Like almost every motherboard nowadays, the GIGABYTE X399 Designare EX sports a graphical BIOS. Strangely, GIGABYTE has the advanced mode enabled by default for users who first enter the BIOS. The motherboard also resets to the advanced mode after clearing the BIOS. The "easy" mode is almost hidden, with the user having to move the mouse to the bottom of the screen to reveal its existence. After pressing the "easy mode" button, the BIOS is essentially reduced into a single screen that mostly provides system information and monitoring. The few options that a casual user might need, such as boot sequence and fan speed adjustments, are accessible from this page.

The Classic (or advanced) mode reveals all of the motherboard's menus and options. The BIOS defaults to the second tab, the "System" tab, which contains only basic system information and the language selection option.

The first tab from the left (M.I.T.) is perhaps the most important of the entire BIOS. It is a complex section that is divided into five submenus, with a sixth option offering access to semi-graphical fan speed options. The other five menus include the frequency, memory and voltage settings of the motherboard.

The "Advanced Frequency Settings" submenu includes frequency settings for both the CPU and the RAM. Only the base CPU clock ratio and memory frequency multiplier can be adjusted from the main page, with the rest of the CPU-related options inside a second submenu. From this submenu, the user can enable/disable the core performance boost (enabled by default) and other CPU-related features, including SVM (virtualization - disabled by default).

The "Advanced Memory Settings" once again includes the memory frequency multiplier and the memory profile options. By default, the memory timings are set to Auto and the BIOS informs the user of the value each setting has. If the memory timing mode is switched from Auto to Manual, the user will be able to change the five "standard timing" settings, plus a very long list of the "advanced timing" settings. That probably is about as customizable as it gets. A small submenu also includes the memory power/gear down and interleaving options.

The "Advanced Voltage Settings" submenu brings up all of the voltage, frequency, and current controls. Almost all of the voltage settings are absolute, with relative (offset) options available only for the CPU Vcore and VSOC. Note that the CPU thermal control/throttling options are not included in this menu.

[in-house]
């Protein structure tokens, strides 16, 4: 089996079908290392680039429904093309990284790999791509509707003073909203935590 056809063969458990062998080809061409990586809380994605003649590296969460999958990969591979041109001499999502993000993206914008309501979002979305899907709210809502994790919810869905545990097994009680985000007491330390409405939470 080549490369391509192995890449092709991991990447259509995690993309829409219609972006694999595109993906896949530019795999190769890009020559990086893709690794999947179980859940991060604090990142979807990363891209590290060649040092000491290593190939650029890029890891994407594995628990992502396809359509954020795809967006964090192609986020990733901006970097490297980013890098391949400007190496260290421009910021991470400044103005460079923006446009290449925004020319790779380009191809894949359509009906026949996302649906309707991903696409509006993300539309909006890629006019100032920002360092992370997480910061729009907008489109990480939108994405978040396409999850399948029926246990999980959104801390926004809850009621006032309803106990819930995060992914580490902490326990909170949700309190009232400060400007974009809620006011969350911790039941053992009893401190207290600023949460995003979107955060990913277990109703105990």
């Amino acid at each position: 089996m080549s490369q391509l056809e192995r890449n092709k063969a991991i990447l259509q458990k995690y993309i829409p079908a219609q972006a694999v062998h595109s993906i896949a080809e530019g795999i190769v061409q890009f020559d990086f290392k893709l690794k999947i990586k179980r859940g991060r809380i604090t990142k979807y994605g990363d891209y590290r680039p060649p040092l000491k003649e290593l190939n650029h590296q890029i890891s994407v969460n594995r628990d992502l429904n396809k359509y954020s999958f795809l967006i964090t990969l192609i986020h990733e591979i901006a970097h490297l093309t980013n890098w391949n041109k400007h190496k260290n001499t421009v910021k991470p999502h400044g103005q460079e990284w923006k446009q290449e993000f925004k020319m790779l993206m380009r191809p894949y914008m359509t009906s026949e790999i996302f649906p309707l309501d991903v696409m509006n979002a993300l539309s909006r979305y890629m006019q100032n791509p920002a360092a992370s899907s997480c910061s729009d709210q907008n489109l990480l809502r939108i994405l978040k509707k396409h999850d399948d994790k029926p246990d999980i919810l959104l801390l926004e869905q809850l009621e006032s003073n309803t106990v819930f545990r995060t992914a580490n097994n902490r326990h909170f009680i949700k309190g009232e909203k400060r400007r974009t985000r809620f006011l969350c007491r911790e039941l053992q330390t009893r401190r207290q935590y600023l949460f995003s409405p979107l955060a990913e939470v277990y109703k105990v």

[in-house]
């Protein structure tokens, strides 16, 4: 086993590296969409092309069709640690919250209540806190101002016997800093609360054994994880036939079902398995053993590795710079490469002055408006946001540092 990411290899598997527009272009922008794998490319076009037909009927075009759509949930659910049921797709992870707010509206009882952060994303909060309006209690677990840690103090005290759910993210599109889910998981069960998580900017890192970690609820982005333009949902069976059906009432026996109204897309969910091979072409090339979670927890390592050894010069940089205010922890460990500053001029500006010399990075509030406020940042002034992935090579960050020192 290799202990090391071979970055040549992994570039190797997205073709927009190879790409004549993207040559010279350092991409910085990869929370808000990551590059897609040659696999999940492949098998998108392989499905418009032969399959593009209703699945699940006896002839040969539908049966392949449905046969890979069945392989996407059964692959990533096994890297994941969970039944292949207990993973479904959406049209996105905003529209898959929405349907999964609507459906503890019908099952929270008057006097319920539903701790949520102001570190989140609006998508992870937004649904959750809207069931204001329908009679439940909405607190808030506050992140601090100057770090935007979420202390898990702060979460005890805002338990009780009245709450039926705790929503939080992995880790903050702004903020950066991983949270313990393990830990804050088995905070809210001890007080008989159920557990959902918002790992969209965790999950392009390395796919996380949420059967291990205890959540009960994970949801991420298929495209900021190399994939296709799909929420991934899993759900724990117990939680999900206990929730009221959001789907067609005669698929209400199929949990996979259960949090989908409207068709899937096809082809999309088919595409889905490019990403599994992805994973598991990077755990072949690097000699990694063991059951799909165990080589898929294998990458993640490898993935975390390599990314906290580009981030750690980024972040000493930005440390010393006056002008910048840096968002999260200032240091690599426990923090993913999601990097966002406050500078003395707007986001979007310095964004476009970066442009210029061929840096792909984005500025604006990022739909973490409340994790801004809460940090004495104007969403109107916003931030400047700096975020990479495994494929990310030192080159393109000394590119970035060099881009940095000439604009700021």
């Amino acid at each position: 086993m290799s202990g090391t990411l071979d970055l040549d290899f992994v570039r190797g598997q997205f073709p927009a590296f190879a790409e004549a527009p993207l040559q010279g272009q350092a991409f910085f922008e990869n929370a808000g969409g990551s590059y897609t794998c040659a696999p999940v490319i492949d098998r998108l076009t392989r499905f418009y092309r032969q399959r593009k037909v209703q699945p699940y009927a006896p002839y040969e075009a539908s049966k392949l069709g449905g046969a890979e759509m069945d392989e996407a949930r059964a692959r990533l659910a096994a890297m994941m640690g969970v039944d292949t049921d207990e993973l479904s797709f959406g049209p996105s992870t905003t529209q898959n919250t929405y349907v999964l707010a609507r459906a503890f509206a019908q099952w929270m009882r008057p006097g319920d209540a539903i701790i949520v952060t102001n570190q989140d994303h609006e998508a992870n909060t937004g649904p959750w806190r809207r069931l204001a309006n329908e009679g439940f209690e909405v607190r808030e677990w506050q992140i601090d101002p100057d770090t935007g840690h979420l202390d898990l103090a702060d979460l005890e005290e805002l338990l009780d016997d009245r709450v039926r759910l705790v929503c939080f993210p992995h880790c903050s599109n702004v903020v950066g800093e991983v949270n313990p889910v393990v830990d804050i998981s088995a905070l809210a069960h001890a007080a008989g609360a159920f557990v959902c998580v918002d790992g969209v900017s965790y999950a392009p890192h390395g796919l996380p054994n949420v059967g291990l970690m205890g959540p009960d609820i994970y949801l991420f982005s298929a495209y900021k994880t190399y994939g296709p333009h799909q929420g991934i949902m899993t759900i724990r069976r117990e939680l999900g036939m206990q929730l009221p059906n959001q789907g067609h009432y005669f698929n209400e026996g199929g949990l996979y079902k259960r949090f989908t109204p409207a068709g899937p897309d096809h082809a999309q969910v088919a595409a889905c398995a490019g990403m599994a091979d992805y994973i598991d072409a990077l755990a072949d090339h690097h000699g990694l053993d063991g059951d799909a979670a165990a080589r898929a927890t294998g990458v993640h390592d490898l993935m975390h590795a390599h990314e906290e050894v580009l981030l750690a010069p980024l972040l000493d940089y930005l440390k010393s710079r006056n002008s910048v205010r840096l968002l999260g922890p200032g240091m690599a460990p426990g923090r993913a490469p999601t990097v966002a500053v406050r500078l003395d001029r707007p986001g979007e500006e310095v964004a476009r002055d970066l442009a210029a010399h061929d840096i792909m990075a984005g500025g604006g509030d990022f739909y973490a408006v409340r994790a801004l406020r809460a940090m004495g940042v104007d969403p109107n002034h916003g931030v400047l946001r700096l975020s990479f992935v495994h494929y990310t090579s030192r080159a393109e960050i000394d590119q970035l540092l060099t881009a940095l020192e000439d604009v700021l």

The fourth submenu, "PC Health Status" is purely informative and shows only the voltage sensor readings, no temperature or fan-related information. Finally, the fifth submenu, "Miscellaneous Settings", only includes two options, one for the configuration of the PCI Express slots and one for the enhancement of legacy benchmarks.

The Smart Fan 5 submenu brings up a graphic interface for the monitoring and adjustment of the fans that are connected to the onboard headers. There are three preset options, "Normal", "Silent" and "Full Speed", as well as manual control that allows the user to adjust the speed of each device according to a specific system temperature.

After M.I.T., the only other tab that warrants any special attention is the "Peripherals" tab. This tab usually contains settings that control a motherboard's onboard chipsets and some basic chipset-related options. In this case however, the "Peripherals" tab also contains both the RGB Fusion app and the AMD CBS submenu. The former brings up a graphical interface that allows for the programming of the onboard and header RGB lighting options. The latter is a messy series of submenus that include a lot of Ryzen-specific options. Many of the submenus include only one or two options, suggesting that gathering them all into a single submenu would have probably been a wiser design choice. CPU throttling options can be found under the "Zen Common Options" submenu and trying to access them brings up a disclaimer/warning screen.